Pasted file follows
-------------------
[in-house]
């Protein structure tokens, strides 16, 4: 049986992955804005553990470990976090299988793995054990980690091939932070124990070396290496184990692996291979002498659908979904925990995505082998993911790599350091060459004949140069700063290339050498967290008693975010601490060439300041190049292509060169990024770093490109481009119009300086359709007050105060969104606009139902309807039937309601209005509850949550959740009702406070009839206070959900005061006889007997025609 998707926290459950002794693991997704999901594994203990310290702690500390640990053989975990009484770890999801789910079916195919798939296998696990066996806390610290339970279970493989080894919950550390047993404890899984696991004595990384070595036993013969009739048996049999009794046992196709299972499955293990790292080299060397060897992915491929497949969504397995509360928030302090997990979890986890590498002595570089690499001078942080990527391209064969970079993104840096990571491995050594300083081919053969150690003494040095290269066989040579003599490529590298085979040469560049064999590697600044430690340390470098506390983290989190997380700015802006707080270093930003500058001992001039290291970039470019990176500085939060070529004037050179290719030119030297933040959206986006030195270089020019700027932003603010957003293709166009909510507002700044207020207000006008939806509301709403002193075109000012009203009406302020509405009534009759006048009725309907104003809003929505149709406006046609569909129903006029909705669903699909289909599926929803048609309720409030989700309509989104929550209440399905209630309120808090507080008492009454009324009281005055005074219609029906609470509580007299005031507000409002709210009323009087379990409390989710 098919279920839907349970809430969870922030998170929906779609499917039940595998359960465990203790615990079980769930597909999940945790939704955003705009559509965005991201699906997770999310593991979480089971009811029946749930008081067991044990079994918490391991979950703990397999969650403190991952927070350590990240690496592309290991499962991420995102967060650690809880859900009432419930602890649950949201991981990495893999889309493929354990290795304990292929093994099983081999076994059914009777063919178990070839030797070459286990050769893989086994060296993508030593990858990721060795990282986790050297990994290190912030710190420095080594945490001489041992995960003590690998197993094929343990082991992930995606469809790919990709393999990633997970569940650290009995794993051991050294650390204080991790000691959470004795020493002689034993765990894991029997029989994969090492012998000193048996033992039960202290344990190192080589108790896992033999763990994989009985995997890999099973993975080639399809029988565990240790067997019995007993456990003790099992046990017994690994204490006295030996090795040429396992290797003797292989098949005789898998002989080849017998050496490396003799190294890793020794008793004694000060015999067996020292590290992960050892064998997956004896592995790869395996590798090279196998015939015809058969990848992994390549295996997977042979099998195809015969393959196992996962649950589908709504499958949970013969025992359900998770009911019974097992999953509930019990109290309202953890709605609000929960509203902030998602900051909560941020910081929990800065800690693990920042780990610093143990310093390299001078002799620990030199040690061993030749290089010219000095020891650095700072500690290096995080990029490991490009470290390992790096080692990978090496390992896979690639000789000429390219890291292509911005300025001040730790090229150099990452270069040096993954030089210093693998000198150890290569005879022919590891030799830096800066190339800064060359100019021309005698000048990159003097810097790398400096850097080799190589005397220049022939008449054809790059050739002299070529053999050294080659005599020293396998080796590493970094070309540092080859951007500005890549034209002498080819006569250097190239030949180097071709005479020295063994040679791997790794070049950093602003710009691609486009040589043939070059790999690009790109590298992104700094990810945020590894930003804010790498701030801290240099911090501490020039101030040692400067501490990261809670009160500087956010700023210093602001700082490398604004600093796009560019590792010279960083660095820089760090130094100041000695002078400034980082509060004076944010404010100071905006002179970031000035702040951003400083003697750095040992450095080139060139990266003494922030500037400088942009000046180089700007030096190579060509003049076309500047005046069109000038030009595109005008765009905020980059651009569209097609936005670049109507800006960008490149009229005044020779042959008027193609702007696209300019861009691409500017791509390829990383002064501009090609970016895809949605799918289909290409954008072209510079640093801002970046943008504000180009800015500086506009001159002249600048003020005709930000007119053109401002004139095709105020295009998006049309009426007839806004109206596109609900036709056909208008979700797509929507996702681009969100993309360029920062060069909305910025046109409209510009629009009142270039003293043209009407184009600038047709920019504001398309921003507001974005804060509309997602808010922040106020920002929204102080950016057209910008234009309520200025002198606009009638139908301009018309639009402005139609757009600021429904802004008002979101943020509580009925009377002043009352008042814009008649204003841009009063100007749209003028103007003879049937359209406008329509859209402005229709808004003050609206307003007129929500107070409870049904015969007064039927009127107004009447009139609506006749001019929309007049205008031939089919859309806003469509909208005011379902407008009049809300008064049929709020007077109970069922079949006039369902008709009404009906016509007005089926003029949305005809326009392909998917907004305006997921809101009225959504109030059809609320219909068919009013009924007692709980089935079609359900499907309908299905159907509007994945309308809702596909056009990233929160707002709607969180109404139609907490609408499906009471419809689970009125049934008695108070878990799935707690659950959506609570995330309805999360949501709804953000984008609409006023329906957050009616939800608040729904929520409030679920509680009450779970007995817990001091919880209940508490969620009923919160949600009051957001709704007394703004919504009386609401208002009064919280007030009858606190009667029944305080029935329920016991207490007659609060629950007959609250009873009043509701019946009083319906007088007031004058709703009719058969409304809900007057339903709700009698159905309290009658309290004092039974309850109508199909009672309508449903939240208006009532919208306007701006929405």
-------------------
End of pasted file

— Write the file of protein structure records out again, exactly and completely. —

[in-house]
């Protein structure tokens, strides 16, 4: 049986992955804005553990470990976090299988793995054990980690091939932070124990070396290496184990692996291979002498659908979904925990995505082998993911790599350091060459004949140069700063290339050498967290008693975010601490060439300041190049292509060169990024770093490109481009119009300086359709007050105060969104606009139902309807039937309601209005509850949550959740009702406070009839206070959900005061006889007997025609 998707926290459950002794693991997704999901594994203990310290702690500390640990053989975990009484770890999801789910079916195919798939296998696990066996806390610290339970279970493989080894919950550390047993404890899984696991004595990384070595036993013969009739048996049999009794046992196709299972499955293990790292080299060397060897992915491929497949969504397995509360928030302090997990979890986890590498002595570089690499001078942080990527391209064969970079993104840096990571491995050594300083081919053969150690003494040095290269066989040579003599490529590298085979040469560049064999590697600044430690340390470098506390983290989190997380700015802006707080270093930003500058001992001039290291970039470019990176500085939060070529004037050179290719030119030297933040959206986006030195270089020019700027932003603010957003293709166009909510507002700044207020207000006008939806509301709403002193075109000012009203009406302020509405009534009759006048009725309907104003809003929505149709406006046609569909129903006029909705669903699909289909599926929803048609309720409030989700309509989104929550209440399905209630309120808090507080008492009454009324009281005055005074219609029906609470509580007299005031507000409002709210009323009087379990409390989710 098919279920839907349970809430969870922030998170929906779609499917039940595998359960465990203790615990079980769930597909999940945790939704955003705009559509965005991201699906997770999310593991979480089971009811029946749930008081067991044990079994918490391991979950703990397999969650403190991952927070350590990240690496592309290991499962991420995102967060650690809880859900009432419930602890649950949201991981990495893999889309493929354990290795304990292929093994099983081999076994059914009777063919178990070839030797070459286990050769893989086994060296993508030593990858990721060795990282986790050297990994290190912030710190420095080594945490001489041992995960003590690998197993094929343990082991992930995606469809790919990709393999990633997970569940650290009995794993051991050294650390204080991790000691959470004795020493002689034993765990894991029997029989994969090492012998000193048996033992039960202290344990190192080589108790896992033999763990994989009985995997890999099973993975080639399809029988565990240790067997019995007993456990003790099992046990017994690994204490006295030996090795040429396992290797003797292989098949005789898998002989080849017998050496490396003799190294890793020794008793004694000060015999067996020292590290992960050892064998997956004896592995790869395996590798090279196998015939015809058969990848992994390549295996997977042979099998195809015969393959196992996962649950589908709504499958949970013969025992359900998770009911019974097992999953509930019990109290309202953890709605609000929960509203902030998602900051909560941020910081929990800065800690693990920042780990610093143990310093390299001078002799620990030199040690061993030749290089010219000095020891650095700072500690290096995080990029490991490009470290390992790096080692990978090496390992896979690639000789000429390219890291292509911005300025001040730790090229150099990452270069040096993954030089210093693998000198150890290569005879022919590891030799830096800066190339800064060359100019021309005698000048990159003097810097790398400096850097080799190589005397220049022939008449054809790059050739002299070529053999050294080659005599020293396998080796590493970094070309540092080859951007500005890549034209002498080819006569250097190239030949180097071709005479020295063994040679791997790794070049950093602003710009691609486009040589043939070059790999690009790109590298992104700094990810945020590894930003804010790498701030801290240099911090501490020039101030040692400067501490990261809670009160500087956010700023210093602001700082490398604004600093796009560019590792010279960083660095820089760090130094100041000695002078400034980082509060004076944010404010100071905006002179970031000035702040951003400083003697750095040992450095080139060139990266003494922030500037400088942009000046180089700007030096190579060509003049076309500047005046069109000038030009595109005008765009905020980059651009569209097609936005670049109507800006960008490149009229005044020779042959008027193609702007696209300019861009691409500017791509390829990383002064501009090609970016895809949605799918289909290409954008072209510079640093801002970046943008504000180009800015500086506009001159002249600048003020005709930000007119053109401002004139095709105020295009998006049309009426007839806004109206596109609900036709056909208008979700797509929507996702681009969100993309360029920062060069909305910025046109409209510009629009009142270039003293043209009407184009600038047709920019504001398309921003507001974005804060509309997602808010922040106020920002929204102080950016057209910008234009309520200025002198606009009638139908301009018309639009402005139609757009600021429904802004008002979101943020509580009925009377002043009352008042814009008649204003841009009063100007749209003028103007003879049937359209406008329509859209402005229709808004003050609206307003007129929500107070409870049904015969007064039927009127107004009447009139609506006749001019929309007049205008031939089919859309806003469509909208005011379902407008009049809300008064049929709020007077109970069922079949006039369902008709009404009906016509007005089926003029949305005809326009392909998917907004305006997921809101009225959504109030059809609320219909068919009013009924007692709980089935079609359900499907309908299905159907509007994945309308809702596909056009990233929160707002709607969180109404139609907490609408499906009471419809689970009125049934008695108070878990799935707690659950959506609570995330309805999360949501709804953000984008609409006023329906957050009616939800608040729904929520409030679920509680009450779970007995817990001091919880209940508490969620009923919160949600009051957001709704007394703004919504009386609401208002009064919280007030009858606190009667029944305080029935329920016991207490007659609060629950007959609250009873009043509701019946009083319906007088007031004058709703009719058969409304809900007057339903709700009698159905309290009658309290004092039974309850109508199909009672309508449903939240208006009532919208306007701006929405």